• birth trauma;
  • birth injury;
  • perinatal bundle;
  • team building;
  • high reliability team;
  • in situ simulation;
  • perinatal safety;
  • multidisciplinary team

Poster Presentation

  1. Top of page
  2. Poster Presentation

Purpose for the Program

Adverse outcomes in perinatal settings are a relatively rare occurrence but may have devastating consequences. To mitigate adverse outcomes, key strategies generally include standardization of care, communication and teamwork, physician engagement on multidisciplinary teams, and metrics. Initiatives incorporating bundle science to standardize daily operations have been successful in reducing birth trauma.

Proposed Change

Key nursing and medical leadership proposed a system-wide multidisciplinary strategy to change the culture of safety by incorporating the Institute for Healthcare Improvement (IHI) perinatal bundles at all six hospitals in the health care system. Advanced practice nurse leaders directed the process of standardizing evidence-based practices related to induction and augmentation of labor and the use of the vacuum extractor, including order sets, policies, criteria for induction of labor, management of oxytocin, and patient education. A sustainable infrastructure set the teams on a trajectory for further initiatives, including the Management of Second Stage of Labor Guideline and the Management of Diabetes in Pregnancy and Postpartum Consensus Guideline.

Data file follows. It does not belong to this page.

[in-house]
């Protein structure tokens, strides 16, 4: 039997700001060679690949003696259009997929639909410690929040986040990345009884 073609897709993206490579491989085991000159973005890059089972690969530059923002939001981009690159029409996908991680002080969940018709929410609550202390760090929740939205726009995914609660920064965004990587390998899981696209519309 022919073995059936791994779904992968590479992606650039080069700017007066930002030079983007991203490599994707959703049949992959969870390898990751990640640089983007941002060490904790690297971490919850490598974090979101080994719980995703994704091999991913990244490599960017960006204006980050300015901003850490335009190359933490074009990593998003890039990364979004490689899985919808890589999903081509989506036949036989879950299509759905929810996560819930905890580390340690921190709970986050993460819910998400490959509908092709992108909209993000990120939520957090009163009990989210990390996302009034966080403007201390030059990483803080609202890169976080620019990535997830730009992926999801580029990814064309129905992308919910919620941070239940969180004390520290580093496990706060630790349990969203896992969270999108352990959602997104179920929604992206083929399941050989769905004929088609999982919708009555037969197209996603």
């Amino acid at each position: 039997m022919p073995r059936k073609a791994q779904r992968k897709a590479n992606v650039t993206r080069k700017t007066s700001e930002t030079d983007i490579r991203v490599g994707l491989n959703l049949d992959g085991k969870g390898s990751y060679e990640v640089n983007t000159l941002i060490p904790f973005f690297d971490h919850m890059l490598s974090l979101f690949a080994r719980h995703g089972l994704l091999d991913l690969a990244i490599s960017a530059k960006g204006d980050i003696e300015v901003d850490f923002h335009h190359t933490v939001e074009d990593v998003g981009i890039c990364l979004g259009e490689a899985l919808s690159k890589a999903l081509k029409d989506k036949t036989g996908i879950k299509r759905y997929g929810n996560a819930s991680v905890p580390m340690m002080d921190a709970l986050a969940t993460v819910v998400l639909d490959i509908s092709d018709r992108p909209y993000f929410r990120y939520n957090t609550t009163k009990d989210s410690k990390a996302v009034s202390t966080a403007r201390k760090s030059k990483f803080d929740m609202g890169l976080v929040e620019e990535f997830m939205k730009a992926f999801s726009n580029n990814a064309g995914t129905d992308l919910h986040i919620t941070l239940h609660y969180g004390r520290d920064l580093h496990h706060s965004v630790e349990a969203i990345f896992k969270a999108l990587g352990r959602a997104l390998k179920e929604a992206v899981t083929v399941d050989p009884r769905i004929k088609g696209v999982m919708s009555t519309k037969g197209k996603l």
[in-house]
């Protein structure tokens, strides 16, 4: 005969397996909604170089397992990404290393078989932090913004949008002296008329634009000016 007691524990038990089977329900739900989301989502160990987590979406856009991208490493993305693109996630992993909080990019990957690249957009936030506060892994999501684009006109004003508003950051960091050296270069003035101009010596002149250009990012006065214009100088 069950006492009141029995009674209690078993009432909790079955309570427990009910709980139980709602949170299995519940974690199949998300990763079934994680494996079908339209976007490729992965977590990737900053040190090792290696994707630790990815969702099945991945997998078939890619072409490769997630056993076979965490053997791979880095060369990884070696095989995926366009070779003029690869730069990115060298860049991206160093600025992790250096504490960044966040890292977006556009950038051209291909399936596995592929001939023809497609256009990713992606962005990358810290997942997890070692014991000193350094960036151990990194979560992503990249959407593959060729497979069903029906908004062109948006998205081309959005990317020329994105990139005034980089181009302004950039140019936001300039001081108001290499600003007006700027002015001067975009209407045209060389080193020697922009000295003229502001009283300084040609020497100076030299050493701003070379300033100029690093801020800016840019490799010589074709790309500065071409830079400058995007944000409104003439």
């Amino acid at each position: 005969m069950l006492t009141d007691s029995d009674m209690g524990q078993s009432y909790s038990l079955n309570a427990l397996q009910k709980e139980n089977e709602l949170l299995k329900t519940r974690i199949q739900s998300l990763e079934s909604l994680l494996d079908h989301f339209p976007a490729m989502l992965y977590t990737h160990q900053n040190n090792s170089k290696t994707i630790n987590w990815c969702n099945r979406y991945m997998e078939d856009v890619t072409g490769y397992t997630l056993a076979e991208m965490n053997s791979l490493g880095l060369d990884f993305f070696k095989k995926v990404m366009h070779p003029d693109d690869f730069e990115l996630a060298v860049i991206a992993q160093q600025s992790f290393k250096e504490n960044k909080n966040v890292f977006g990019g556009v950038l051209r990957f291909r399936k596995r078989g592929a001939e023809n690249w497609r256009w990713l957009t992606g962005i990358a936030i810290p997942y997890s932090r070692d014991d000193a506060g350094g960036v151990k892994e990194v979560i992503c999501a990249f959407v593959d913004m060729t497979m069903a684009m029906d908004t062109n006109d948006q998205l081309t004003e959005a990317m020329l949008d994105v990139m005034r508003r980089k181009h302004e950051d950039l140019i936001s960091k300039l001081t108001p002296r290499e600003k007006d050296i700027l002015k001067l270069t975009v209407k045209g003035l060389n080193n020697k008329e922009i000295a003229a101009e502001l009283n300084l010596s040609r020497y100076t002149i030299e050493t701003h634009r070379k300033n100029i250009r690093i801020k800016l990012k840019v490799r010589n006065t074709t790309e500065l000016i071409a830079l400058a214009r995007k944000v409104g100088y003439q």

Implementation, Outcomes, and Evaluation

Physician and nursing engagement is supported by leadership, which affirms the importance of partnerships in dialogue and decision making, professional autonomy and accountability for improving outcomes, and commitment to continued learning. Data are collected monthly to measure process compliance with all three IHI perinatal bundles. Clinical outcomes are measured quarterly by the perinatal adverse outcome index. Overall, all six hospitals are experiencing an annual decrease in the adverse outcome index since the implementation of standardized practices in 2009. The Zero Birth Injury multidisciplinary team engages in transparency by sharing their experiences from in situ simulation training debriefs or adverse events.

Data are shared with all disciplines and are posted on the hospital web site. Action plans to address upward trending, in particular adverse outcomes, are developed and implemented.

Implications for Nursing Practice

Birth injury, though infrequent, is traumatic for the family and the health care team. Nurses are often at the forefront of safety initiatives and are often the last defense to prevent harm to the patient. However, changing organizational culture to focus on patient safety is difficult without a multidisciplinary team approach. At any level, nurses incorporating evidence-based care, standardized communication, and teamwork concepts are integral to high reliability teams and reap the rewards of improved outcomes.